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Why Is Overloading a Truck Dangerous?

Last updated Monday, June 26th, 2023

Why Is Overloading a Truck Dangerous?

Trucks are powerful vehicles that haul heavy cargo across the U.S., but there are limits to what they can carry. Unfortunately, some trucking companies and truck drivers try overloading a Truck to transport more cargo in fewer trips to lower transportation costs and increase profits. Overloading a truck goes against the ethics of the logistics industry and increases the risk of accidents.

If you’ve recently been injured in an accident involving an overloaded truck, you might be entitled to collect compensation. Consider retaining a truck accident lawyer today to learn about your legal options.

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Why Is Overloading a Truck Dangerous?

According to recent reports by the Association for the Advancement of Automotive Medicine (AAAM), overloaded trucks are among the leading causes of truck accidents on U.S. roads. Despite all the laws and regulations that have been put in place to curb truck overloading, some trucking companies and truck drivers ignore them to increase their profit margins.

Overloaded trucks are some of the most dangerous vehicles on public roads. Even if the truck driver obeys traffic signs and other safety rules, such a vehicle still poses a severe threat to public road safety. The following are some dangers associated with overloaded trucks:

High Rollover Risk

When a truck is overloaded, it’s center of gravity shifts and increases. Since these trucks already have a higher center of gravity, the extra load makes them more unstable. Even a simple turn becomes risky when the truck is overloaded, as the vehicle can quickly become unbalanced and rollover.

Such a situation could lead to cargo spilling all over the roadway and creating potentially fatal situations for other drivers. In the case of hard cargo, it can block the road and cause other drivers to lose control. Toxic or flammable cargo can easily ignite and cause a dangerous explosion.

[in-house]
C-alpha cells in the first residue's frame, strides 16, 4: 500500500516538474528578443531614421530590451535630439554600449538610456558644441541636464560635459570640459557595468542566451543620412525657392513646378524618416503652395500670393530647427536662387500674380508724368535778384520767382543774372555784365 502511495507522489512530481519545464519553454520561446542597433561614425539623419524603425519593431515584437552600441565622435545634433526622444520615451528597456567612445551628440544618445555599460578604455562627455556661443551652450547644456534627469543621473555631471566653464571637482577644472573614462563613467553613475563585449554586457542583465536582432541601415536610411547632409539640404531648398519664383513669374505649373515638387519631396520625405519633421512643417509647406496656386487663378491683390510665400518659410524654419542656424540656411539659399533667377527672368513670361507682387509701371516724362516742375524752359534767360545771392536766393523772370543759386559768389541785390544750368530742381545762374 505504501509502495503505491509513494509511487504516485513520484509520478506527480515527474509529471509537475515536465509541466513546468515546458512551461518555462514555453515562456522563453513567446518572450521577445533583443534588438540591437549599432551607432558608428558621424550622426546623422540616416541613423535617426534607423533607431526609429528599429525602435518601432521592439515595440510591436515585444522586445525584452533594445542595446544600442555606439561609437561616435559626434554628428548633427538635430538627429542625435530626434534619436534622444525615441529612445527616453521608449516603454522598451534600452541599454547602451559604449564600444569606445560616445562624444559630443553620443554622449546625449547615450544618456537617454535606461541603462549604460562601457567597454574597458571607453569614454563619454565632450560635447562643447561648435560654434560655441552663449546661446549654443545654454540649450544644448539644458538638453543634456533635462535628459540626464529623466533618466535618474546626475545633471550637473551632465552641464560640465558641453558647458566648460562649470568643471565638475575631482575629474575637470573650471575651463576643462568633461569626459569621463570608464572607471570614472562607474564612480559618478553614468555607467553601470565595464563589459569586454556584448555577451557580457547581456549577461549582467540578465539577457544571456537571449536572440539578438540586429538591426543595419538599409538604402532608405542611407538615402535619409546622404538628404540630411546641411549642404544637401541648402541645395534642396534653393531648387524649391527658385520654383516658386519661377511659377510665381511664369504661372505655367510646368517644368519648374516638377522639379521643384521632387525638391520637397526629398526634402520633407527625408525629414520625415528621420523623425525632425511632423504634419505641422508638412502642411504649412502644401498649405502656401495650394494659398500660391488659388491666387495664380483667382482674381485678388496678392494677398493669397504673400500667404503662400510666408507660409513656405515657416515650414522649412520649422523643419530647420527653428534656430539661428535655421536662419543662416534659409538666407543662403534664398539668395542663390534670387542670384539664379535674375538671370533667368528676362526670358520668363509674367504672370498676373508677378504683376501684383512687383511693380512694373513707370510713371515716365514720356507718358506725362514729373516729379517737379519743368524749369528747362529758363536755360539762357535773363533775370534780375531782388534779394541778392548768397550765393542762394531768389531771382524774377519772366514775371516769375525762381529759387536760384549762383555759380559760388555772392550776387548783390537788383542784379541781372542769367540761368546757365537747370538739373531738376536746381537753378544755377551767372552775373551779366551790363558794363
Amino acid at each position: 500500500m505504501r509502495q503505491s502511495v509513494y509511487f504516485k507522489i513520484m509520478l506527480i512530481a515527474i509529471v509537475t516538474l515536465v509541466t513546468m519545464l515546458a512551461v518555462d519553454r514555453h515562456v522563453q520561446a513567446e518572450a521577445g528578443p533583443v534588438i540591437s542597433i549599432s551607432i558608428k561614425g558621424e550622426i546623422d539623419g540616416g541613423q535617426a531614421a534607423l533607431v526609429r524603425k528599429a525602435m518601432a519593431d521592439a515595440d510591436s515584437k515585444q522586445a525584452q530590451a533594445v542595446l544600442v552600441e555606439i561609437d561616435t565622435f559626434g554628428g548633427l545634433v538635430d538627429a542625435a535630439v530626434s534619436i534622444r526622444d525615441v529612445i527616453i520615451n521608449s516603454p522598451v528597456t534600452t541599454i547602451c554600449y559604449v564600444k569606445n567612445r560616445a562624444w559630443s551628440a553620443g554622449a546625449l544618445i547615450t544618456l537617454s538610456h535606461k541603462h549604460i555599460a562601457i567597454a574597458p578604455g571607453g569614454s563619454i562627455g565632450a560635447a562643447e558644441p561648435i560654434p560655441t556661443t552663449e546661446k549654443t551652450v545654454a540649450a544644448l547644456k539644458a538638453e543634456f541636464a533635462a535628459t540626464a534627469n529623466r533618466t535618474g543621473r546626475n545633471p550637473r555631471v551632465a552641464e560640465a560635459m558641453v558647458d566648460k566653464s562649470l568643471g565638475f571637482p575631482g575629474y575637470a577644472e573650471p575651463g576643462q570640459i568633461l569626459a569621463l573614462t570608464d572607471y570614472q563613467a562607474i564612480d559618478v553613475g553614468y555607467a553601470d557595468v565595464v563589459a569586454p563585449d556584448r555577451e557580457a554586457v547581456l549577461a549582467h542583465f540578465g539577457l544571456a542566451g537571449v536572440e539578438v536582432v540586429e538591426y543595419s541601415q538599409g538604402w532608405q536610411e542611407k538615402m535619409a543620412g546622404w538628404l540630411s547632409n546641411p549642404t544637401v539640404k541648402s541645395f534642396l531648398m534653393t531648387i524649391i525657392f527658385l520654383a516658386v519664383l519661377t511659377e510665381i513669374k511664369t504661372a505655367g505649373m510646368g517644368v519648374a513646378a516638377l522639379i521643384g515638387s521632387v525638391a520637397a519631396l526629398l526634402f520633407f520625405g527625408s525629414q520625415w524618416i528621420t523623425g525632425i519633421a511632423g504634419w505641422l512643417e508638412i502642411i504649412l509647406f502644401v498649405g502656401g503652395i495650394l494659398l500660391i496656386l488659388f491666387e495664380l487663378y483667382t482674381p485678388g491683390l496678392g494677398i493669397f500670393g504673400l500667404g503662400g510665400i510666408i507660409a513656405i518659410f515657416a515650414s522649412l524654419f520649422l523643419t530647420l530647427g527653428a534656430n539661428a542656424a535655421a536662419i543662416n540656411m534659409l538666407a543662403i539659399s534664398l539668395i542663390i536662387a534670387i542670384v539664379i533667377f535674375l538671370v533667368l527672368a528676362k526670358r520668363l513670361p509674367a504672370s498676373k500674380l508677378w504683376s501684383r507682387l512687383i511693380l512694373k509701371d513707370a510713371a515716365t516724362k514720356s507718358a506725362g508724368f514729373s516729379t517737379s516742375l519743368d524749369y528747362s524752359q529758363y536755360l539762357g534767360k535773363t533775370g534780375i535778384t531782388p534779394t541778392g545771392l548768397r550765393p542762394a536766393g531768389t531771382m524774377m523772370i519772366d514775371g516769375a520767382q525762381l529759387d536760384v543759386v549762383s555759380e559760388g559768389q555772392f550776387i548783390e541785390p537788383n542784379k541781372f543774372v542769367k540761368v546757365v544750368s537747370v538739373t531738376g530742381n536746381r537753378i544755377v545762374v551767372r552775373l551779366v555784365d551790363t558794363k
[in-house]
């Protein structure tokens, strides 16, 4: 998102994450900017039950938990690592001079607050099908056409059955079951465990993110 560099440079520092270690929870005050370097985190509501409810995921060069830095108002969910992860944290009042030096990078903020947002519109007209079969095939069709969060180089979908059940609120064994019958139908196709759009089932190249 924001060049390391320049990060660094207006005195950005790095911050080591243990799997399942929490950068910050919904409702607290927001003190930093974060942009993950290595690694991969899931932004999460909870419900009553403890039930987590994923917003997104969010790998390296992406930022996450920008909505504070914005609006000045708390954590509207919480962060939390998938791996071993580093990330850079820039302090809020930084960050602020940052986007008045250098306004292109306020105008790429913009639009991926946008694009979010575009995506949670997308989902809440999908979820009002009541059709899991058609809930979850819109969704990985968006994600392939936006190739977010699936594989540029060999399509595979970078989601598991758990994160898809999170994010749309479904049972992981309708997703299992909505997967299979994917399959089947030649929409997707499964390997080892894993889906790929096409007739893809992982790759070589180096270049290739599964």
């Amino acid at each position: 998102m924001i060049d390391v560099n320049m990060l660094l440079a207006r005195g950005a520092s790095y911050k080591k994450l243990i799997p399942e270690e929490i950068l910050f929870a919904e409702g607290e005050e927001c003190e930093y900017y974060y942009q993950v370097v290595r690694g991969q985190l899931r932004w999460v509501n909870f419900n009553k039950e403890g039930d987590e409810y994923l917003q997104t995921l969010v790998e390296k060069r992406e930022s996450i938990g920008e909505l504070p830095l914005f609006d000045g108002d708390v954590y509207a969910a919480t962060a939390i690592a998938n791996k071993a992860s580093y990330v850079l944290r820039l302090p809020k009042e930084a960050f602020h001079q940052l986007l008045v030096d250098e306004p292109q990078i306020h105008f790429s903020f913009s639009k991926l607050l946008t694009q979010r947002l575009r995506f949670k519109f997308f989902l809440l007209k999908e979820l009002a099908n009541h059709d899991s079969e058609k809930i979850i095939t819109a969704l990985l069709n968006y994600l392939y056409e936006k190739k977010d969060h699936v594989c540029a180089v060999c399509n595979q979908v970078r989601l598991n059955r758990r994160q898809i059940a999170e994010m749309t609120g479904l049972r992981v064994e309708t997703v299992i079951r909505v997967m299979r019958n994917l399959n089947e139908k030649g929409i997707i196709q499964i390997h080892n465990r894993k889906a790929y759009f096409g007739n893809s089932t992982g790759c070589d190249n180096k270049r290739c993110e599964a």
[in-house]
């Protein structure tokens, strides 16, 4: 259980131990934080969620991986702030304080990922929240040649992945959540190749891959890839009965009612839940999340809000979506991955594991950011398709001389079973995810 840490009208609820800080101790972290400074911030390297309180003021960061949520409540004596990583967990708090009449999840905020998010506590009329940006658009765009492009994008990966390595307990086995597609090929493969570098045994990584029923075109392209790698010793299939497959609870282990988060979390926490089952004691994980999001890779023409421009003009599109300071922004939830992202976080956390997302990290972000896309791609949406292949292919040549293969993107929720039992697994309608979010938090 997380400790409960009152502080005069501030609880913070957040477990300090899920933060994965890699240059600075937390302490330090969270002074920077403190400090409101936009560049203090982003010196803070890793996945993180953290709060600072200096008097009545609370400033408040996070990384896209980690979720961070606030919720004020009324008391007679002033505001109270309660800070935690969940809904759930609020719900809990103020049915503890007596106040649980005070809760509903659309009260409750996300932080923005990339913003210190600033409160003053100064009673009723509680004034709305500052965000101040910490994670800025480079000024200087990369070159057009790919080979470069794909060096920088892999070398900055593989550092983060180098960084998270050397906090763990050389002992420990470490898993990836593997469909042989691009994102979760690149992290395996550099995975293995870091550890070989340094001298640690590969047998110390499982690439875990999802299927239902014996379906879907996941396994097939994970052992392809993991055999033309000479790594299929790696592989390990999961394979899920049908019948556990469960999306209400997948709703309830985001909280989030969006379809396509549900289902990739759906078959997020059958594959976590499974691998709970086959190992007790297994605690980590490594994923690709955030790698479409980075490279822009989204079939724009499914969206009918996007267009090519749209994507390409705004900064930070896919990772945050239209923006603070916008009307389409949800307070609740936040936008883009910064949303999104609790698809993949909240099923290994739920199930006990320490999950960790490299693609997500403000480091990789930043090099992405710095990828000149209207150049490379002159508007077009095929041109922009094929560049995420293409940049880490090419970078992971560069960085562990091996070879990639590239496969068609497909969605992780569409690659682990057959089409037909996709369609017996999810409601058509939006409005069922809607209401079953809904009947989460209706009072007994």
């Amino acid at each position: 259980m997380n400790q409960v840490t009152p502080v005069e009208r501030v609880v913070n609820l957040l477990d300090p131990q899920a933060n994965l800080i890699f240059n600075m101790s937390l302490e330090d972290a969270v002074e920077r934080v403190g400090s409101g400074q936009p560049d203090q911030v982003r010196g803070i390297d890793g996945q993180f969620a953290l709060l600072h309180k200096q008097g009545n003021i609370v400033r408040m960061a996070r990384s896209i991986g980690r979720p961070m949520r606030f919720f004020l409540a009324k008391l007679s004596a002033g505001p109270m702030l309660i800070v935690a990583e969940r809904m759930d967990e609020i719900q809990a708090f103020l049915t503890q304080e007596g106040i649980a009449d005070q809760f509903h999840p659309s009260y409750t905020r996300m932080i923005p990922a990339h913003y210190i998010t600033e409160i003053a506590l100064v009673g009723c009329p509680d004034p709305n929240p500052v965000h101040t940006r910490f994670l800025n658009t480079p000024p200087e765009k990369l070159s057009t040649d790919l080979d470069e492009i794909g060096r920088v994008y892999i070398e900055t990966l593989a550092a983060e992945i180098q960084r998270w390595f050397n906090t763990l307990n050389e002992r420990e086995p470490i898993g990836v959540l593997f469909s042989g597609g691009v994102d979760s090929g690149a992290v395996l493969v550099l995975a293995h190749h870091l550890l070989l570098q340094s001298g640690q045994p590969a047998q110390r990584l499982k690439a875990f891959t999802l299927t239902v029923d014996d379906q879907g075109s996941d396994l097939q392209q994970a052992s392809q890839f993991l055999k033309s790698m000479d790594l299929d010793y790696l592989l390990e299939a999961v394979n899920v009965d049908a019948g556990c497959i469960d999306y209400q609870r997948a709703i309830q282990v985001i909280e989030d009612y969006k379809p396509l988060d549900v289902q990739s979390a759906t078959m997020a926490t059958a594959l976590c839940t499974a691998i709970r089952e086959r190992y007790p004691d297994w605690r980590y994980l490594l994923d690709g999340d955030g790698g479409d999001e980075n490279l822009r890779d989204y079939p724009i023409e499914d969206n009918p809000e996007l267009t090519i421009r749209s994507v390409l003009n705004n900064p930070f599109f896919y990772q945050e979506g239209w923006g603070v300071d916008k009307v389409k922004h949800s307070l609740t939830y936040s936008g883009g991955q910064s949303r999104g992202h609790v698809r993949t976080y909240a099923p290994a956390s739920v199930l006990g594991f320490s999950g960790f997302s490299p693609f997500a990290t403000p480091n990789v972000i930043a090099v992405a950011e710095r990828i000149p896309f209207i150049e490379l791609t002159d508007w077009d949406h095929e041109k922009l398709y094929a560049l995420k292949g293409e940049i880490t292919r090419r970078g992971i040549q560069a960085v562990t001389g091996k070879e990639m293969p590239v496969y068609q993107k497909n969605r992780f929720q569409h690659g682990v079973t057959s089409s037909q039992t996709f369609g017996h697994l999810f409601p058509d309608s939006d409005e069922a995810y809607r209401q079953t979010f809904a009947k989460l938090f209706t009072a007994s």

Poor Braking

Even when a truck isn’t overloaded, it takes a longer distance to come to a stop than a small car. The truck driver may not be used to driving far behind other vehicles, and a slight miscalculation can lead to a fatal accident.

Sometimes when the load is too heavy, it can put unnecessary pressure on the braking systems and cause them to fail. Therefore, you must maintain a significant distance between your vehicle and a truck, even if you don’t think it’s overloaded.

Mechanical Failures

When a truck is overloaded, it pressures some of its essential functions. For instance, an overloaded truck puts more pressure on the vehicle’s tires than designed. This may cause the tires to wear out faster than they should, which could easily lead to a tire blowout, especially if they are overinflated or punctured.

A tire blowout can cause a deadly collision if the truck driver doesn’t handle the situation in time. Also, the blown tire can cause more accidents if it’s left on the road or makes its way into traffic.

On top of causing a tire blowout, an overloaded truck can result in an axle snap and a host of other mechanical failures, such as transmission and suspension failure.

Difficult to Control

An overloaded truck can be tough to control, especially during bad weather conditions, such as fog, snow, and rain. Also, an overloaded truck may increase its speed on a downward slope, making it difficult for the vehicle to stop in time and avoid a collision.

Who Is Responsible for an Accident Involving an Overloaded Truck?

Determining who is responsible for an accident involving an overloaded truck may be complex since several parties may be involved. These parties include:

  • The trucking company
  • The truck driver
  • The owner of the cargo
  • The third-party company that loaded the truck
  • The distribution company
  • The truck owner
  • A combination of these parties

To receive compensation following an accident involving an overloaded truck, you must prove negligence in that one of these parties endangered your safety by allowing an overloaded truck on a public road. After proving fault, you might be eligible to receive compensation for both economic and non-economic damages resulting from the accident.

What Other Factors Can Contribute to Truck Accidents?

Besides overloaded trucks, other factors lead to truck accidents, including:

  • Fatigue
  • Speeding
  • Distraction or inattention
  • Driving under the influence (DUI)
  • Not yielding the right of way
  • Bad weather conditions

Contact Isaacs & Isaacs Personal Injury Lawyers to Learn More

If you’ve recently sustained injuries in an accident that involved an overloaded truck, consider hiring a truck accident lawyer on our team to guide you through the legal process.

At Isaacs & Isaacs Personal Injury Lawyers, we are ready to help you build a strong case against the liable parties and ensure that you receive the compensation you deserve. Call for a free consultation and more information. Pay no upfront legal costs or fees unless we win for you.

Call The Hammer

Get a FREE Case Review by Calling The Hammer Now.